That evening, I anxiously pace the kitchen gnoshing on bread sticks, wondering what will be required of me. Although I absorbed some skills watching my mother, I have never been much of a cook, generally preferring the ease of repeating the same simple meals to creating particularly special dishes. The food I make, I have always thought, is fine for me, but it is nothing I imagine others would savor.
Our first morning working together, he explains what will be our routine. At 7:30, we start by feeding the chickens, first mixing the dried bread, grains and chicken feed in buckets and then shelling it out by hand into feeders as the chickens nudge each other out of the way and jump in the tops of the feeders to reach a bigger share. My knuckles get skinned from digging my hands deep in the buckets to mix the dry grains. As the first week goes on, Omar sees my softness in how I feed and watch the chickens, letting him know of any potential problems, and starts calling me their “mama.”
After the chickens, the day varies. Some mornings I lay out grass in feeders and on rocks for the sheep until they pad their way back to the farm from their morning grazing. One day I water fruit trees in plastic buckets that make up the farm’s irrigation system.
By 9:30, we stop to eat some fruits. He shows me how he likes the oranges and grapefruits sliced. He directs nearly everything I do and gives repeated reminders–what containers to use, how to put the chicken feed in the feeders, how to soak the cheese that is too salty–though when I mention I forgot some of his “instructions,” he corrects me. “Suggestions,” he says.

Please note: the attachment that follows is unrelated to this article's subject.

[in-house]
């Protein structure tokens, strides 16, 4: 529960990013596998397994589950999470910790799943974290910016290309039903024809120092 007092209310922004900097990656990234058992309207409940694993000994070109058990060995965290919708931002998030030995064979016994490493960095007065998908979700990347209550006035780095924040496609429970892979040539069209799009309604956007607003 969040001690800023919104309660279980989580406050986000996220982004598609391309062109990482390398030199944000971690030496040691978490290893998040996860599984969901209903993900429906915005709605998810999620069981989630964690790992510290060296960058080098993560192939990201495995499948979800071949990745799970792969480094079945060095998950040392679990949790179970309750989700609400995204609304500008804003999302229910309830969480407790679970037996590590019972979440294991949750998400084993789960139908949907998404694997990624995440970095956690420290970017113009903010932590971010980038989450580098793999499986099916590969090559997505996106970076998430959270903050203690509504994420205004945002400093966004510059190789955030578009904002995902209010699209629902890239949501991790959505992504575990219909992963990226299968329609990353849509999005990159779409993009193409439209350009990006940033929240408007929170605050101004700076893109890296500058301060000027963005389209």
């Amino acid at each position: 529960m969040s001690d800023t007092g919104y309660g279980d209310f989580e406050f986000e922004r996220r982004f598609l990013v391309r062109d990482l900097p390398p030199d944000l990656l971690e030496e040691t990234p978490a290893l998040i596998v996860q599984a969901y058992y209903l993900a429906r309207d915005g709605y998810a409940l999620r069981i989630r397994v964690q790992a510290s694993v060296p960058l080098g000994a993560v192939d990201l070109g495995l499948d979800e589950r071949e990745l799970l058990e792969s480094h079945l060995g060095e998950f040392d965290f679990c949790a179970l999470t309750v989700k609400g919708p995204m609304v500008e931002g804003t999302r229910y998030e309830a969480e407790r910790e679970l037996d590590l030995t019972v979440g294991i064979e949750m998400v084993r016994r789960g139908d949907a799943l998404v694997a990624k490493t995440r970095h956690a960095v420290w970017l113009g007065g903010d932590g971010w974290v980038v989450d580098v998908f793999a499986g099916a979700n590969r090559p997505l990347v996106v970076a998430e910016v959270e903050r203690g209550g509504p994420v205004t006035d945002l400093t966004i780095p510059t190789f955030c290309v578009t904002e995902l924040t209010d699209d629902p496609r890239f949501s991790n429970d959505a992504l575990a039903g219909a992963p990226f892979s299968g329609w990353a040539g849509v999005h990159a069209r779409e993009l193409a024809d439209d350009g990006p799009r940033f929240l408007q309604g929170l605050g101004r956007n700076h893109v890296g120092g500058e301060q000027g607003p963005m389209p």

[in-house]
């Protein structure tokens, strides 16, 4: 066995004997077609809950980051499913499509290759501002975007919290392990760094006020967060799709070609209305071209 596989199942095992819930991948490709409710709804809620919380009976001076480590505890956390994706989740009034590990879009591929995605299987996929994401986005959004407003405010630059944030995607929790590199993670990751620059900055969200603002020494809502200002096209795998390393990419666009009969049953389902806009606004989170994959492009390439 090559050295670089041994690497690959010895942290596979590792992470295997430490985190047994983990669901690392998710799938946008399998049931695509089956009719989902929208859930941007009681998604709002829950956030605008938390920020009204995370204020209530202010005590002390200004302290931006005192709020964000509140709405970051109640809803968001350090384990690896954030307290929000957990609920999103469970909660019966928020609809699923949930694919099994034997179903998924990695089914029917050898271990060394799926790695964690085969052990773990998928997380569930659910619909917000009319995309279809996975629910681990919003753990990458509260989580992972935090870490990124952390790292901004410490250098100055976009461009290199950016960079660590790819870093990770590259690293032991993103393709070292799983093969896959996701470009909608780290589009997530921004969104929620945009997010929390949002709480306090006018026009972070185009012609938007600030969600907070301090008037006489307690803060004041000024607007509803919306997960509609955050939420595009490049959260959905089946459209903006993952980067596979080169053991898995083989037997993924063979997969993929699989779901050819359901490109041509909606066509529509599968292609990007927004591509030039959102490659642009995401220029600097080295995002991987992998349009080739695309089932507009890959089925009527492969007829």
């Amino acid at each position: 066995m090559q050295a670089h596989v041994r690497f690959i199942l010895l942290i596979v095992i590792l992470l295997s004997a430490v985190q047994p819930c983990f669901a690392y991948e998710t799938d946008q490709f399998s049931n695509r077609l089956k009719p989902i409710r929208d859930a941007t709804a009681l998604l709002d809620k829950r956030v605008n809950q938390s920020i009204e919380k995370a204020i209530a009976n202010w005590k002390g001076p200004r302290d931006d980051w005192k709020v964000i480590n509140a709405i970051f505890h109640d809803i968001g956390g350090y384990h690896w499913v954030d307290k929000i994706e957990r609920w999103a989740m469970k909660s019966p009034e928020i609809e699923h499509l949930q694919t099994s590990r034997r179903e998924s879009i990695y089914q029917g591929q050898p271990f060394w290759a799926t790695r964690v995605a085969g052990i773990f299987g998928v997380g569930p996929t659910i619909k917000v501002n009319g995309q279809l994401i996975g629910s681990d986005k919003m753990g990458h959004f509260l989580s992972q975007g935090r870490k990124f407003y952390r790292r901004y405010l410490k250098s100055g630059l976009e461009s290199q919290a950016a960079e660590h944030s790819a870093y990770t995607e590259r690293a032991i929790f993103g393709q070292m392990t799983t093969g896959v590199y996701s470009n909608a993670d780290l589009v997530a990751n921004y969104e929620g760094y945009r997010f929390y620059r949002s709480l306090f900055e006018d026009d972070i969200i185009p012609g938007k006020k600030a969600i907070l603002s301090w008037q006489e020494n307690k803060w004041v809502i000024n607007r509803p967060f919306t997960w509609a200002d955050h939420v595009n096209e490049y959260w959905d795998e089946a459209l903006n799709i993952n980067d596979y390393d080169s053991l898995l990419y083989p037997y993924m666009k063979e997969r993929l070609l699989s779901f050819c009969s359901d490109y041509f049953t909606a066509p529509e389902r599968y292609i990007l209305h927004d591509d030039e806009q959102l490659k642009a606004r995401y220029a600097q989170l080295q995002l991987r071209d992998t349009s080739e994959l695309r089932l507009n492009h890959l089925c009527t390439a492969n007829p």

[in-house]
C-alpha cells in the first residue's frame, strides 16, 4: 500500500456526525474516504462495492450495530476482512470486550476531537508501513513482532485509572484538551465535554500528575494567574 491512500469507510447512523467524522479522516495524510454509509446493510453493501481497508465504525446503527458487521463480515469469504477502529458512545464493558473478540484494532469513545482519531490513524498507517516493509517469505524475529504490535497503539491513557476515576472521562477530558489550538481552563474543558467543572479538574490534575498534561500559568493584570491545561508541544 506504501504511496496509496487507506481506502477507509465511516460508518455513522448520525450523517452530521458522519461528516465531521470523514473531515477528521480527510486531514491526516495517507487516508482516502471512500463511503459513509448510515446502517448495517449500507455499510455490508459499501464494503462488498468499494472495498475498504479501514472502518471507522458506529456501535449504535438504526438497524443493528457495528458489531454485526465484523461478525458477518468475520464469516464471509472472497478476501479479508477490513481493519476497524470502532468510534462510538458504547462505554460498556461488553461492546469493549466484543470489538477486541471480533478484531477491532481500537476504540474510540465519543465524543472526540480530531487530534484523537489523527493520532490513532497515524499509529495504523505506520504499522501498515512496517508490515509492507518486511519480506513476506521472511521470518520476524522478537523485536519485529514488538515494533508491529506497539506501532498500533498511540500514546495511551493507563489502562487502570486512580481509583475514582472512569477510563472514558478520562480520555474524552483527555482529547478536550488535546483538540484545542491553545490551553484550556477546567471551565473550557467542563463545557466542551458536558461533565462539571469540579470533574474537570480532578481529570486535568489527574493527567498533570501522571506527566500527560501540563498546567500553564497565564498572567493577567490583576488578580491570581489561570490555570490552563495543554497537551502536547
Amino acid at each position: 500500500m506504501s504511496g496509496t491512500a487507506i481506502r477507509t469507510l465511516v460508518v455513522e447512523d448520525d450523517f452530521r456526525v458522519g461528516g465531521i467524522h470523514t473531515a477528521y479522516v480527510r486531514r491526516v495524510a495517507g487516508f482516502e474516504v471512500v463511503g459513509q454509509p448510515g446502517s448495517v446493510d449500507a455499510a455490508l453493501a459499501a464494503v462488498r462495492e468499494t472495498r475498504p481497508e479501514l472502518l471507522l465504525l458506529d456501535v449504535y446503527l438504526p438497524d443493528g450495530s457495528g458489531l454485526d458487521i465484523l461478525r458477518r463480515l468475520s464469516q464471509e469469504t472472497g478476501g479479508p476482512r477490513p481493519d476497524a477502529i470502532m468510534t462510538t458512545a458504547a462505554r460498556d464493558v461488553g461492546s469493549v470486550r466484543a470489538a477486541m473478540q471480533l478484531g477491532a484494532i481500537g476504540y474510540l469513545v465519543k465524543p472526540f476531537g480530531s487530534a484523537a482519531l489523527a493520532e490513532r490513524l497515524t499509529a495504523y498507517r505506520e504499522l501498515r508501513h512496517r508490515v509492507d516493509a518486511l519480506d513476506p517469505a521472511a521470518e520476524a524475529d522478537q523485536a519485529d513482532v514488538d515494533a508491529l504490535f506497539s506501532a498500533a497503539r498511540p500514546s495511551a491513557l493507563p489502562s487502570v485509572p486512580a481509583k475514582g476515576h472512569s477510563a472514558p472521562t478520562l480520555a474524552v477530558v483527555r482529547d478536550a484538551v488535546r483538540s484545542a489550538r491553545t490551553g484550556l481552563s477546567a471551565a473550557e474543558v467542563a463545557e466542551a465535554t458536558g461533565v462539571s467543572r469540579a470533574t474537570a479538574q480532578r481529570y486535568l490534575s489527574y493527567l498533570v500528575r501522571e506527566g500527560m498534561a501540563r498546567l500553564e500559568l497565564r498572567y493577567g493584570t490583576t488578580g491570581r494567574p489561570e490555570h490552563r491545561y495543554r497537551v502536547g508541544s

As I go about my work he calls out to me periodically using one of the many nicknames he has given me. “New York, New York!” he might say, “How are you?!” or, knowing that I speak a bit of French, he says, “Are you content, Brigitte? Êtes-vous content?” He sees my limited cooking skills a result of being a city person who lives on conveniences like take-away and Starbucks–nevermind that I nearly always ate at home and do not drink coffee–and plies me with advice on eating, living and staying healthy. “Eat when you’re hungry, stop when you’re full, and don’t go to Starbucks.”
One evening after dinner, I show him my blog. He tells me I need to stop traveling so much. “You must settle,” he says. “Having family, people to take care of you, this is important and rewarding.” He talks about the problems of industrialization, saying he sees the farm as an example of an alternative way to live. One night he goes on at length about how there are no strong leaders today like there used to be. “Obama,” he says with a sneer as he lays on the couch with his iPad propped on his legs, “is not strong enough…You can’t say, ‘This is a red line’ and then not follow through. People expect you will support them and you don’t.” He is from Syria, though he got both his undergraduate and graduate degrees in the U.S. and as far as I know has lived in Jordan all of his adult life.
After the fruits each day I prepare the “main meal.” I learn to put out labneh (strained yogurt) with olive oil and tomatoes, his favorite homemade apricot jam, pickled olives from the farm, flat bread warmed over the gas burners and, of course, a bottle of olive oil, which is needed with everything even when we have already added it to the food. Among other things, at the table we pour extra olive oil in our bowls of yogurt soup or foul—a dish Omar teaches me to make with fava beans, tomatoes, peppers, onions and garlic—and drizzle it over the labneh and cheese.